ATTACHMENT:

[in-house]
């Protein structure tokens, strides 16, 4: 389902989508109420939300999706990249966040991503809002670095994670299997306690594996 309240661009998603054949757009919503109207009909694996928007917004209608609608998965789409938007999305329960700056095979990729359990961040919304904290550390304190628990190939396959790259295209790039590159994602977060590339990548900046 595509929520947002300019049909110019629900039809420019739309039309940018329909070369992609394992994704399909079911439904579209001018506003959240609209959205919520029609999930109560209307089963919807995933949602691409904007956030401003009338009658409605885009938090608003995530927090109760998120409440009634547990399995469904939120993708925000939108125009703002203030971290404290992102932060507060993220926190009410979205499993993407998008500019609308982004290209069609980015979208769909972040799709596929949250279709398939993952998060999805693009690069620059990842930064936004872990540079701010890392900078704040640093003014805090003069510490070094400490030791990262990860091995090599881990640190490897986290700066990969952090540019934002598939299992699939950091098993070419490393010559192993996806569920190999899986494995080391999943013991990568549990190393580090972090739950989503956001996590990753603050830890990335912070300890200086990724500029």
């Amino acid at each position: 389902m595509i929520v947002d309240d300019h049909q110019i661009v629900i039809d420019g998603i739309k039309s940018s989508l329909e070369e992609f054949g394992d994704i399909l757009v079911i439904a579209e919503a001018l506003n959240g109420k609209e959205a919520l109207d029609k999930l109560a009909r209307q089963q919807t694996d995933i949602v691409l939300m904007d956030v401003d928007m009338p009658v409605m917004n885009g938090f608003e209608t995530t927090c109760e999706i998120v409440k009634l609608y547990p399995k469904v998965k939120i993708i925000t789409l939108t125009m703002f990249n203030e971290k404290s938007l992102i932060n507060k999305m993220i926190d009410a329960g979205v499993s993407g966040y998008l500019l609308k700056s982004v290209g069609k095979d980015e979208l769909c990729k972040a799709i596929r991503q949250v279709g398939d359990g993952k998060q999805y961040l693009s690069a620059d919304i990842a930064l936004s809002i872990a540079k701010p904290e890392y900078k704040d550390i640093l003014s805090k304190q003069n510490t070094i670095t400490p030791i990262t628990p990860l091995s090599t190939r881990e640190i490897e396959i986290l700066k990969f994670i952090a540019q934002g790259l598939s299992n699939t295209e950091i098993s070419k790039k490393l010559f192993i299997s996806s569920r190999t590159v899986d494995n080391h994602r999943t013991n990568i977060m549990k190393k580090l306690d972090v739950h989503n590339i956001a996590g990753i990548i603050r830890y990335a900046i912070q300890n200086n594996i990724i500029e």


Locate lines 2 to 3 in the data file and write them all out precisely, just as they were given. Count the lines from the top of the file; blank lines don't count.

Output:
């Protein structure tokens, strides 16, 4: 389902989508109420939300999706990249966040991503809002670095994670299997306690594996 309240661009998603054949757009919503109207009909694996928007917004209608609608998965789409938007999305329960700056095979990729359990961040919304904290550390304190628990190939396959790259295209790039590159994602977060590339990548900046 595509929520947002300019049909110019629900039809420019739309039309940018329909070369992609394992994704399909079911439904579209001018506003959240609209959205919520029609999930109560209307089963919807995933949602691409904007956030401003009338009658409605885009938090608003995530927090109760998120409440009634547990399995469904939120993708925000939108125009703002203030971290404290992102932060507060993220926190009410979205499993993407998008500019609308982004290209069609980015979208769909972040799709596929949250279709398939993952998060999805693009690069620059990842930064936004872990540079701010890392900078704040640093003014805090003069510490070094400490030791990262990860091995090599881990640190490897986290700066990969952090540019934002598939299992699939950091098993070419490393010559192993996806569920190999899986494995080391999943013991990568549990190393580090972090739950989503956001996590990753603050830890990335912070300890200086990724500029």
């Amino acid at each position: 389902m595509i929520v947002d309240d300019h049909q110019i661009v629900i039809d420019g998603i739309k039309s940018s989508l329909e070369e992609f054949g394992d994704i399909l757009v079911i439904a579209e919503a001018l506003n959240g109420k609209e959205a919520l109207d029609k999930l109560a009909r209307q089963q919807t694996d995933i949602v691409l939300m904007d956030v401003d928007m009338p009658v409605m917004n885009g938090f608003e209608t995530t927090c109760e999706i998120v409440k009634l609608y547990p399995k469904v998965k939120i993708i925000t789409l939108t125009m703002f990249n203030e971290k404290s938007l992102i932060n507060k999305m993220i926190d009410a329960g979205v499993s993407g966040y998008l500019l609308k700056s982004v290209g069609k095979d980015e979208l769909c990729k972040a799709i596929r991503q949250v279709g398939d359990g993952k998060q999805y961040l693009s690069a620059d919304i990842a930064l936004s809002i872990a540079k701010p904290e890392y900078k704040d550390i640093l003014s805090k304190q003069n510490t070094i670095t400490p030791i990262t628990p990860l091995s090599t190939r881990e640190i490897e396959i986290l700066k990969f994670i952090a540019q934002g790259l598939s299992n699939t295209e950091i098993s070419k790039k490393l010559f192993i299997s996806s569920r190999t590159v899986d494995n080391h994602r999943t013991n990568i977060m549990k190393k580090l306690d972090v739950h989503n590339i956001a996590g990753i990548i603050r830890y990335a900046i912070q300890n200086n594996i990724i500029e």